The World Wide Web turns 25 years old this week. This is an important milestone for those of us at /buzzquake given that our livelihoods are tied to it.
Actually, to be completely accurate, the web was invented in March 1989 by Tim Berners-Lee, a British scientist, but it wasn’t launched for another two years. But we’ll count this as its silver anniversary.
From its humble beginnings as a network to enable more efficient scientific collaboration, to the present where billions of users globally access nearly a billion websites, the expansion of the web can only be characterized as astounding.
Numbers of users and sites tell only part of the story, however.
The web has forced communist countries, most notably China, to either extend new freedoms to their citizens or be relegated to a permanent second-class status.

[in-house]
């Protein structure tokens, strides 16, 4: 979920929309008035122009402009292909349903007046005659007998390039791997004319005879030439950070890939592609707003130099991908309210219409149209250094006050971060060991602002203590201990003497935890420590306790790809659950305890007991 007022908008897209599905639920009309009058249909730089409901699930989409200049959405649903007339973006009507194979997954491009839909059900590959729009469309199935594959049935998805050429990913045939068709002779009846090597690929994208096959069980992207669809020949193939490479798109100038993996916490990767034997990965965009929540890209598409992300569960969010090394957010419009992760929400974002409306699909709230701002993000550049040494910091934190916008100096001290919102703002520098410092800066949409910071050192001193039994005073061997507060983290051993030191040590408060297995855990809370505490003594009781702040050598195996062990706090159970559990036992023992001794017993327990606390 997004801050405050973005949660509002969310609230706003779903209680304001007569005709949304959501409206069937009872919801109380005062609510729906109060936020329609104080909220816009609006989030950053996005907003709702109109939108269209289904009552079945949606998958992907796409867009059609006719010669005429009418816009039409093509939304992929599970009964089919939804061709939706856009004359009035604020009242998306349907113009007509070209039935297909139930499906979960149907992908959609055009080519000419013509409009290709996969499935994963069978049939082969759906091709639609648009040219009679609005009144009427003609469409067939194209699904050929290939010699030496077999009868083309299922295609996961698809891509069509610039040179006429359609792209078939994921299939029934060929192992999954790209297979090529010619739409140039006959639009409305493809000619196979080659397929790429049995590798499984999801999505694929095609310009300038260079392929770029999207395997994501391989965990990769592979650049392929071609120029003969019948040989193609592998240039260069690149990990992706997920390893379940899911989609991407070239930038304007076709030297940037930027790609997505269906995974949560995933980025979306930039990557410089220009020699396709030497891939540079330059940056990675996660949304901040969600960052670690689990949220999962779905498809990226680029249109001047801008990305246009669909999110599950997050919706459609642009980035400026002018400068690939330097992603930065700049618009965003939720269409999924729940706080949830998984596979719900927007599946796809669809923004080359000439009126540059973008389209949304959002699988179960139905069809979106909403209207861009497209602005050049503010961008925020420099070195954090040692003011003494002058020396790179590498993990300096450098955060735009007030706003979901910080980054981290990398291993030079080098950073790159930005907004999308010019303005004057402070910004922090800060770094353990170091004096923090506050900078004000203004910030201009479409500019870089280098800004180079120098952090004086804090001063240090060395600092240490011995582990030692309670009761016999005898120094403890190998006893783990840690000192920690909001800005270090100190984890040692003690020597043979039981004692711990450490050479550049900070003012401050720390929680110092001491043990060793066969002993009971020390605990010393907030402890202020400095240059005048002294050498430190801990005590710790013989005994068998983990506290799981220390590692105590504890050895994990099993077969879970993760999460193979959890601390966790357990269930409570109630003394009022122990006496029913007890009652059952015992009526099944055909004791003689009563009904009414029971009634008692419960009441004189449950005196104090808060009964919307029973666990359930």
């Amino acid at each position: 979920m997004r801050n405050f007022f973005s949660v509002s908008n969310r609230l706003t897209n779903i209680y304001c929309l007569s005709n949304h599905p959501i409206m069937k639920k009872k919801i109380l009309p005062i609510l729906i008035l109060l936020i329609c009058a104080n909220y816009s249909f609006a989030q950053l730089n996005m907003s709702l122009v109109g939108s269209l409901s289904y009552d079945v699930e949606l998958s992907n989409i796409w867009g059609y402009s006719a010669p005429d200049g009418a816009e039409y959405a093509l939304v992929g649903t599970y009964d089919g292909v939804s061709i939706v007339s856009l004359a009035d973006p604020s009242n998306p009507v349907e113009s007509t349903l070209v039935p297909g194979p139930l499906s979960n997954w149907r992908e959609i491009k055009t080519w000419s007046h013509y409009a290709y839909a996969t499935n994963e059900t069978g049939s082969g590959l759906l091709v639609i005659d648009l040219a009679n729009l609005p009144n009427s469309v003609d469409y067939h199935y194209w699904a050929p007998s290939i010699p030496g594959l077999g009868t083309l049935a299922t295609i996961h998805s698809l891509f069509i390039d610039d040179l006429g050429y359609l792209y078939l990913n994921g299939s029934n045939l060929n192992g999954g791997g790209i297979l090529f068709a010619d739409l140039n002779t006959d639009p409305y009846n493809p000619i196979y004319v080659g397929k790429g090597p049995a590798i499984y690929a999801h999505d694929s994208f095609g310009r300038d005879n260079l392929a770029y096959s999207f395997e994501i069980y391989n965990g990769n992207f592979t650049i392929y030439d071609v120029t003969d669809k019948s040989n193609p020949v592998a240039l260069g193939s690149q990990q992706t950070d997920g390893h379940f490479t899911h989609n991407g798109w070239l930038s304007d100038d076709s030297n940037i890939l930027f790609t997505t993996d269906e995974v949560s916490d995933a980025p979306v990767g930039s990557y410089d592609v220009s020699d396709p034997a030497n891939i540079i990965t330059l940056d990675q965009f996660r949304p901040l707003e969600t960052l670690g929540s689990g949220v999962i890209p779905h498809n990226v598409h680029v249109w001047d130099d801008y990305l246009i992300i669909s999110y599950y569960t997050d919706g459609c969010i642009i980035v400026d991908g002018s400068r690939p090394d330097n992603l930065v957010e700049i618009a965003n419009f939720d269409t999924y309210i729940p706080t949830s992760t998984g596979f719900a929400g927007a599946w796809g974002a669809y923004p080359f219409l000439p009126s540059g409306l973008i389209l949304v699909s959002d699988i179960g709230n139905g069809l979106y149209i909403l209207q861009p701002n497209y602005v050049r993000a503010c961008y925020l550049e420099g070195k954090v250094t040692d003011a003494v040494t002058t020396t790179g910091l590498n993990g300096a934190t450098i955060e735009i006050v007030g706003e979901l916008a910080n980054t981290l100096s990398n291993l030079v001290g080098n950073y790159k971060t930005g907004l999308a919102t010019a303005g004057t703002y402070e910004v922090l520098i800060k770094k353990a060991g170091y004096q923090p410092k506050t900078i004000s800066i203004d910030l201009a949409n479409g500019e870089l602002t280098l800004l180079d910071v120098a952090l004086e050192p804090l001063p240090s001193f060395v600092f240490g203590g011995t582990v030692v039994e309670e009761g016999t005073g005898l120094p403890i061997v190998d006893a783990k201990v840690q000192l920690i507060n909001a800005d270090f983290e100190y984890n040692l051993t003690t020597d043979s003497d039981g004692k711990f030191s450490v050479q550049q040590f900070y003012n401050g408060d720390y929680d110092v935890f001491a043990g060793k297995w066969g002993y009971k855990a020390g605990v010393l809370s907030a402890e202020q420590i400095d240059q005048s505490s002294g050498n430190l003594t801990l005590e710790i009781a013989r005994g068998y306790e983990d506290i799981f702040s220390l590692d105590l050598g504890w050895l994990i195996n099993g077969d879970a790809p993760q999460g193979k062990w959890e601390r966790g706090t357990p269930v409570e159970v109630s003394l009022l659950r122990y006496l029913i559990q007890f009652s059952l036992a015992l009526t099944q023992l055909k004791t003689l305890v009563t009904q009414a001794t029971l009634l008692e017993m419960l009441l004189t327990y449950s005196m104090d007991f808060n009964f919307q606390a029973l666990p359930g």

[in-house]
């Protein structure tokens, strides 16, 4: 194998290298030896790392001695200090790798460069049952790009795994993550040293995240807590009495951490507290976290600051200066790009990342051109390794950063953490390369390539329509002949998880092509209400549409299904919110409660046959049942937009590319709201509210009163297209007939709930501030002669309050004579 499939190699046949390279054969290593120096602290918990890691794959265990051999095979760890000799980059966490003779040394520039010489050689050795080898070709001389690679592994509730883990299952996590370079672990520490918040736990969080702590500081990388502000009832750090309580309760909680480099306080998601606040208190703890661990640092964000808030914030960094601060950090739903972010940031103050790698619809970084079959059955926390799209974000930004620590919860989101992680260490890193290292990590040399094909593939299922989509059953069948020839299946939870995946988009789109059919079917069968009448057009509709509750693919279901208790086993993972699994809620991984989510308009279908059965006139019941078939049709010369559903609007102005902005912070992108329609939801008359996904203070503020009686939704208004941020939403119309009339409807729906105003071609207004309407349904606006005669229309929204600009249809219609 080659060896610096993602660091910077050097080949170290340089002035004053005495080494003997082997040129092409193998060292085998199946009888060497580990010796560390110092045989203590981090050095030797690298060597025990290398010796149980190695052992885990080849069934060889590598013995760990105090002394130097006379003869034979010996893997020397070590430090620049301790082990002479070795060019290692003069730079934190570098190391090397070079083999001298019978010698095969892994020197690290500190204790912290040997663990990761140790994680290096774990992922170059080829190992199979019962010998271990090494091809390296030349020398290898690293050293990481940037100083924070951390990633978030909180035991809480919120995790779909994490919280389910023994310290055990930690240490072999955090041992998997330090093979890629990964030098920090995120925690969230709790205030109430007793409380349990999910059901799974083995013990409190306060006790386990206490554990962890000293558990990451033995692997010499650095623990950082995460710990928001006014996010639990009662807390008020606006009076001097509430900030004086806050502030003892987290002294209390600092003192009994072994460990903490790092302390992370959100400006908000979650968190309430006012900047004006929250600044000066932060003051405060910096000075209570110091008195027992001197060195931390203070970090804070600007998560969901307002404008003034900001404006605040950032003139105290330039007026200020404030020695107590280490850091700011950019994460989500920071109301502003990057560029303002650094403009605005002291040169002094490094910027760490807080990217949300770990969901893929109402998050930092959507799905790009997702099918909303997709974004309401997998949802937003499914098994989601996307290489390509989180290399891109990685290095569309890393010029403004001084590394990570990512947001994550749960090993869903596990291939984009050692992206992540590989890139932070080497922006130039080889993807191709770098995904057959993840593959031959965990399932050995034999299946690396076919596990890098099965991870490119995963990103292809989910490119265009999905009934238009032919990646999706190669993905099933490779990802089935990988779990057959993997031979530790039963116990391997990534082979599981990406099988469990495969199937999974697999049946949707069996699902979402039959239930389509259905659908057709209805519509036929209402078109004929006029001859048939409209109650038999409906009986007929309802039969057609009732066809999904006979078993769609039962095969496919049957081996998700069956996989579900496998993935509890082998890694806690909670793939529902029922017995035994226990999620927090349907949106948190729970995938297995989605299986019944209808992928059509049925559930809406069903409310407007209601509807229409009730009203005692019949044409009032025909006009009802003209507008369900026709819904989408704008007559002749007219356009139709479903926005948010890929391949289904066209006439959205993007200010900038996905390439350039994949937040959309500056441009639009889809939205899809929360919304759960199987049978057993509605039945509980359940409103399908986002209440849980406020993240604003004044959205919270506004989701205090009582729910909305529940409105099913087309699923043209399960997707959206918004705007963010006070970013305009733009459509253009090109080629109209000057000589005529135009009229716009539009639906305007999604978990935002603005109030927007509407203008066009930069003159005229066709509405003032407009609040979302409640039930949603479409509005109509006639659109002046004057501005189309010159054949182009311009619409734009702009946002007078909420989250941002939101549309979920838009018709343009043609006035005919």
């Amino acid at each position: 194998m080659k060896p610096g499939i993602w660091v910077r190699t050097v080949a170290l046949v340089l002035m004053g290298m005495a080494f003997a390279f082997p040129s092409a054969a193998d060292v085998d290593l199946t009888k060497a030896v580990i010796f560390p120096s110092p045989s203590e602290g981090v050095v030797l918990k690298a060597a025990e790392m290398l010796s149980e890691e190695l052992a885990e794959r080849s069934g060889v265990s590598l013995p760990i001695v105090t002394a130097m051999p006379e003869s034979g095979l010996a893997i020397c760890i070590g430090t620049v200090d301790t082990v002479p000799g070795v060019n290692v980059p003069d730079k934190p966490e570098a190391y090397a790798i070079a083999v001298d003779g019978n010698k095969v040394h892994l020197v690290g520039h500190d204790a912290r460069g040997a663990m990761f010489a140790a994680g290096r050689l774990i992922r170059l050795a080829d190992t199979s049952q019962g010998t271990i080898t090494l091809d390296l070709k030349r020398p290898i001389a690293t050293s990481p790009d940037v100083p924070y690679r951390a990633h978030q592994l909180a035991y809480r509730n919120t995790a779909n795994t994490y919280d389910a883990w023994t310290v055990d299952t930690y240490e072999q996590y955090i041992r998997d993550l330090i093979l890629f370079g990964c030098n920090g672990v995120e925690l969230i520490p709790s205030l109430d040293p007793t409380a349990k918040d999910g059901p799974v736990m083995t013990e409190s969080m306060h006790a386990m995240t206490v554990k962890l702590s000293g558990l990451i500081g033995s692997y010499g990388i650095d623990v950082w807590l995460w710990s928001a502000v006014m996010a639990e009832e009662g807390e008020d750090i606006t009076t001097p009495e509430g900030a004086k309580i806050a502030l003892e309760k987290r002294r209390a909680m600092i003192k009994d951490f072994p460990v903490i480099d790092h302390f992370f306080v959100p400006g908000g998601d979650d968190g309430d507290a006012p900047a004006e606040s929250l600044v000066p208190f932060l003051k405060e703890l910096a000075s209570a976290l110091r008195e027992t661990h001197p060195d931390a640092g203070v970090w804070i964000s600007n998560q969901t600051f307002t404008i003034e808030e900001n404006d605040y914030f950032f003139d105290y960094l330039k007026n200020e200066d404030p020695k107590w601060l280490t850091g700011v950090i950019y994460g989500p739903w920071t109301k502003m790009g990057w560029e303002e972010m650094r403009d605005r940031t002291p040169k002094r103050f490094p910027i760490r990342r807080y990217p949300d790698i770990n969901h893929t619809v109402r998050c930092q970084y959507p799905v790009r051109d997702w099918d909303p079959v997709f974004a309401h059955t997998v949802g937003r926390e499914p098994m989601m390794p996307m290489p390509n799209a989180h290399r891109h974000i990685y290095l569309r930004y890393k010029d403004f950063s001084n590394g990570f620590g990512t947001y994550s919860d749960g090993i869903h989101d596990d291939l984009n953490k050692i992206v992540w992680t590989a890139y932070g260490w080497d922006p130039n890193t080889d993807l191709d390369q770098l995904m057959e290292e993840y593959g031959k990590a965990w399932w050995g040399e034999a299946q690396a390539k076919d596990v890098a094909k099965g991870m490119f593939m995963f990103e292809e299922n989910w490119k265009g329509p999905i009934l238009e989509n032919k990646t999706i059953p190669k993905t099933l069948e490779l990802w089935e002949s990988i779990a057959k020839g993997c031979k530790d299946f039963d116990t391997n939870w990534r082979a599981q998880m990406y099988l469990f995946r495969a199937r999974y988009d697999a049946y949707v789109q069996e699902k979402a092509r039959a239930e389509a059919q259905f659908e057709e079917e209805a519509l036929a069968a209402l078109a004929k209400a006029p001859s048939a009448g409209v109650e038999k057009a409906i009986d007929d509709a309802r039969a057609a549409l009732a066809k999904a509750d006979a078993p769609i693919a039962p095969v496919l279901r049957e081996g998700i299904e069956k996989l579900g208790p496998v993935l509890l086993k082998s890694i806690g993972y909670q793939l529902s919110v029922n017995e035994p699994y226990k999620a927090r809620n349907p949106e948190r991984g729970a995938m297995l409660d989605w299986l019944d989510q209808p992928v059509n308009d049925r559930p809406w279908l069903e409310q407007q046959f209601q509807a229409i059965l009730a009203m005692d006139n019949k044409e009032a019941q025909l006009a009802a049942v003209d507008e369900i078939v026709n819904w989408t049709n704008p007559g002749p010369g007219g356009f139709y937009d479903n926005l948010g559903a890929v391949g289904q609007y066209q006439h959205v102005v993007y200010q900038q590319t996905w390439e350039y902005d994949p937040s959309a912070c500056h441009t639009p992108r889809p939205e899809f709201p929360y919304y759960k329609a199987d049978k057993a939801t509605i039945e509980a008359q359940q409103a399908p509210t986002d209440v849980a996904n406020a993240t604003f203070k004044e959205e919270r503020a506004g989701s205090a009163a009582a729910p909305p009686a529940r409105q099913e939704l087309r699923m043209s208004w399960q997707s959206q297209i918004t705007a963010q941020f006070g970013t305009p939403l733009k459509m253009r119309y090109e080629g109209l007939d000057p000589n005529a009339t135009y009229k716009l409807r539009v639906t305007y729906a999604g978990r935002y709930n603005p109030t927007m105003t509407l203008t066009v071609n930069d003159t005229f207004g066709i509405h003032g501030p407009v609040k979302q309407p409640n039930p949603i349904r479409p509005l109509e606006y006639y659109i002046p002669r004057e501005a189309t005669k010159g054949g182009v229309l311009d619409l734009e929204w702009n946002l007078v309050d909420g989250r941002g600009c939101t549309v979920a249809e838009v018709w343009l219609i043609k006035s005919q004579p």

The web has fundamentally changed occupational outlooks in dozens of industries. While it claimed jobs in journalism, printing, travel agencies and mortgage lending, it added jobs in web design, web development and programming.
Is the web perfect? No. Berners-Lee said he laments the syntax he chose for URLs (“too complicated”). But it’s not static, either. Thousands of the world’s smartest minds are engaged in an on-going effort to make improvements. In fact, improving the web is an entire industry with regular meetings where changes are debated. It seems likely that better things will come.
Happy birthday, WWW. May you have many more.